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Gary350
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Planting a whole garden in BAGS of cow Manure ?

Has anyone planted a garden in $1 bags of Cow Manure from Lowe's or Home Depot?

About 10 years ago there was an artical online about planting a whole garden in bags of fertilizer. Cut 2" circles in the top side of the plastic bag and plant the seeds in the holes. I remember the photos bags with about 6 rows of holes with about 8 holes per row. Denver half longs in each hole, Lettuce in each hole. About 10 melon vines coming from a bag. 2 tomato plants per bag. Beans and squash growing in the bags.

The plastic bag acts sorta like a mini raised bed. I am thinking if this really works it might be the best way for me to plant an Arizona garden.

Has anyone tried this?

estorms
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I haven't tried it, but there is no reason it shouldn't work. You will have to keep it watered. Planting tomatoes in large pots works and this shouldn't be much different

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I've heard of planing in bags of compost and potting soil, but not manure.

I have tried planting in a bag. It works, but it works better if the bag is laid flat on the ground.

I tried to put potting mix in a 3 cu ft bag and stand it up. It was hard to keep it from sagging down. The tomato was not too happy either.

It was worth trying though, but I don't think I'll try that again.
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jal_ut
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I think of manure as a soil amendment not a growing medium in and of itself. Whether this will work will depend on if, and how well, the manure was composted before being bagged. You are not out much but a few seeds and some time if you want to try it. If you do please report.
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jal_ut
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Gary, tell us about your situation there in AZ. Do you have a lot at all or in an apartment? What?

Seems that if you have any turf at all you should be able to have a garden if you can muster some water. Even if the lot is desert sand, that mixed with some of that manure you mention, will grow plants, given water.
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Gary350
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jal_ut wrote:I think of manure as a soil amendment not a growing medium in and of itself. Whether this will work will depend on if, and how well, the manure was composted before being bagged. You are not out much but a few seeds and some time if you want to try it. If you do please report.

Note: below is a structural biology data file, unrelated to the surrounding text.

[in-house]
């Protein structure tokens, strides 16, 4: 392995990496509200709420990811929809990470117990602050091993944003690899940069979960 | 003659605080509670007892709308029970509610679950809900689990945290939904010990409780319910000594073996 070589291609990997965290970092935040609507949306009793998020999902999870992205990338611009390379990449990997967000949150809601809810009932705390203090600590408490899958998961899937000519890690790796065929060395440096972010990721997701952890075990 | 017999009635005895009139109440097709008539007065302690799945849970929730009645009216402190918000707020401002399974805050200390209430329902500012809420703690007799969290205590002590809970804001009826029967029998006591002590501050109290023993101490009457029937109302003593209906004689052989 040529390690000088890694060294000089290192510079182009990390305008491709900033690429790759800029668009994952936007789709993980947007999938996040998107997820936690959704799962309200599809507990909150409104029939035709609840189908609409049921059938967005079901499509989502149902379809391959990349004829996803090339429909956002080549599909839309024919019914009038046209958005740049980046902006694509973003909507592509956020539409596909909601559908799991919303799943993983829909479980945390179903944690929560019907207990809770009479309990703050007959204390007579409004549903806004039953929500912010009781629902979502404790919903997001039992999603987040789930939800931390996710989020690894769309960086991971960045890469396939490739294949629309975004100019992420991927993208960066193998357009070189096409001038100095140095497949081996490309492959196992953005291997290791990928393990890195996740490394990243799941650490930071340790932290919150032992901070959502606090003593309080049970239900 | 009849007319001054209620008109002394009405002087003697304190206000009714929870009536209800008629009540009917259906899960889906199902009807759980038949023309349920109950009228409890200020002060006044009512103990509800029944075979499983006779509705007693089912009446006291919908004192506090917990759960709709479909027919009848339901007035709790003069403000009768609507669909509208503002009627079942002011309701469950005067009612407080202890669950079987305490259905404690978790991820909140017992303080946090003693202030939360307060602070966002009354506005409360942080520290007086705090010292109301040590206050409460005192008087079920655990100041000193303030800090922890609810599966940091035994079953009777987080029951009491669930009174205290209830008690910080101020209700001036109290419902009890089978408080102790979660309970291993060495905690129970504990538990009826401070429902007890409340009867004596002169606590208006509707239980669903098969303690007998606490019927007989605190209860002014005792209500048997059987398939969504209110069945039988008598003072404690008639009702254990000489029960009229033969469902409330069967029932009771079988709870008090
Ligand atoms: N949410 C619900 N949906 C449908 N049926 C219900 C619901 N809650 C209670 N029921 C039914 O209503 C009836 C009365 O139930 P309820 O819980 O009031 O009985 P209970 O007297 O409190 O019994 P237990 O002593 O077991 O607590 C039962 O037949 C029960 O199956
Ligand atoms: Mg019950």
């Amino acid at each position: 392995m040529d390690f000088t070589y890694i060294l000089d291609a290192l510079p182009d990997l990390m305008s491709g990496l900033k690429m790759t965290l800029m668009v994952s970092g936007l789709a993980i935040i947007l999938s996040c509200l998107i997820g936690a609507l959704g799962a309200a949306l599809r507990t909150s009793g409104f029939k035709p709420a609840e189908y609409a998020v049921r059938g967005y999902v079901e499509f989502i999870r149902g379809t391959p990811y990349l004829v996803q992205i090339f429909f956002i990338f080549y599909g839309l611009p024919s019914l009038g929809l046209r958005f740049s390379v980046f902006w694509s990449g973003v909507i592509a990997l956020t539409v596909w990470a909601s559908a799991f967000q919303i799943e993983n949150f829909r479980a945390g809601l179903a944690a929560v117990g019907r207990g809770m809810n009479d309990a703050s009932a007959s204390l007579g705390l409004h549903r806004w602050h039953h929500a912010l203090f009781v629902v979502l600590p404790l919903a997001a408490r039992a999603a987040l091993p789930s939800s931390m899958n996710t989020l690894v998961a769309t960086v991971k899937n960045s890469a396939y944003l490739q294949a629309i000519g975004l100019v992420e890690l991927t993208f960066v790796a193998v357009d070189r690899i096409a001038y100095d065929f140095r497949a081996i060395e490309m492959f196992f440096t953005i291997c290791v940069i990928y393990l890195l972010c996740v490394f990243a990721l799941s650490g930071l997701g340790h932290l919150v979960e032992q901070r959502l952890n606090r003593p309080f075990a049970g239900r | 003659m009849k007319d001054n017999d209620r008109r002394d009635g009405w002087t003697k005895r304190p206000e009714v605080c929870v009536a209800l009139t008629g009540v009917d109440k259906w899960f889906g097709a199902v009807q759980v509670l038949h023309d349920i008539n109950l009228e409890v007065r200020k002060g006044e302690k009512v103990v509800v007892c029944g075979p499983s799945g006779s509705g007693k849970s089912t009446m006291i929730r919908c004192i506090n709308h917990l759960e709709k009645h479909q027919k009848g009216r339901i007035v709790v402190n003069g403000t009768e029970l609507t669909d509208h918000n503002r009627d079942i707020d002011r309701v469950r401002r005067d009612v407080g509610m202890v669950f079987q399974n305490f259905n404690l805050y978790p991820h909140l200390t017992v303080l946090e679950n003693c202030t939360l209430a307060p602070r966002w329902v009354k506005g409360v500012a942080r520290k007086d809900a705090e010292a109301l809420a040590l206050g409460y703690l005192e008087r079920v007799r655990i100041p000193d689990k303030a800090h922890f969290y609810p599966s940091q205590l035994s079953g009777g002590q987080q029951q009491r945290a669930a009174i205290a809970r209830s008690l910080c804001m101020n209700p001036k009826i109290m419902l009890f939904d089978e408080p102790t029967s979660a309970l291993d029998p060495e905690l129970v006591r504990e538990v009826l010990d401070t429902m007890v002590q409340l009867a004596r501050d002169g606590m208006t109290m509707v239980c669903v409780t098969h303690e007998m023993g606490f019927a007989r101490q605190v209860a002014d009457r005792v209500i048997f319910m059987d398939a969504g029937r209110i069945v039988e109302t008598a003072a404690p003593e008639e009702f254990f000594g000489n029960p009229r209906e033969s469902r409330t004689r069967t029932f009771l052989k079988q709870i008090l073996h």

The manure from Lowe's is composed and it looks like ground up wood pieces. It has no manure smell.

The manure from Home Depot is composed to it looks like saw dust and has a very strong manure smell.

I'm not sure which manure is best so I will try a few bags of each. I think manure along will be lacking something? It probably needs something like fertilizer, maybe lime, maybe sulfur?

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Ozark Lady
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Have you grown in a bag before?

I tried it one year, not manure, just top soil.

I only made a hole in it big enough to stick a plant in. I had them level too.

I kept having problems keeping it moist enough.

If I poked holes in the bag to allow rain in, it also allowed evaporation.

If I didn't poke holes, I had to water through the transplant hole, which washed soil away from the roots.

Then I tried removing a strip on top... It still dried out faster than I could water it. I was watering twice a day, just to keep the plants alive.

I won't do bag gardening again, even a container worked better for me!

I planted similar plants, just in the soil, even my rocky soil, with once daily watering I got a lot better results.

I wish you well, but my attempts at it failed miserably, just not enough volume of dirt to hold up to my summer heat, and it was mulched etc.
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jal_ut
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I think manure along will be lacking something? It probably needs something like fertilizer, maybe lime, maybe sulfur?
Real top soil is made up of clay, silt, and sand mostly. These are materials that come from the erosion of the rocks the Earth's crust is made of. These materials are rich in trace minerals that the plants need. They also make a good medium to hold water and to anchor the roots. These are the materials that are missing from manure.

The two things, that the plants need, most often lacking in soils are nitrogen and water. Manure is high in nitrogen, hence it makes a very good fertilizer, however as a growing medium it is too hot and as noted, lacking in minerals.

Anyone wanting to make a successful veggie garden would be well served to take a good look at this site aboutRoot Development This will give you a good understanding of what the plants' needs are.
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>>The manure from Lowe's is composed and it looks like ground up wood pieces. It has no manure smell.
>>The manure from Home Depot is composed to it looks like saw dust and has a very strong manure smell.

time to step back and do a double check.
what does it list in fine print on the bag(s)?

"the pure poop" is usually labelled "Dehydrated Cow Manure" around here - altho I'm sure the marketing department has many creative people with very strange ideas - and no, "Truth In Advertising" does _not_ apply.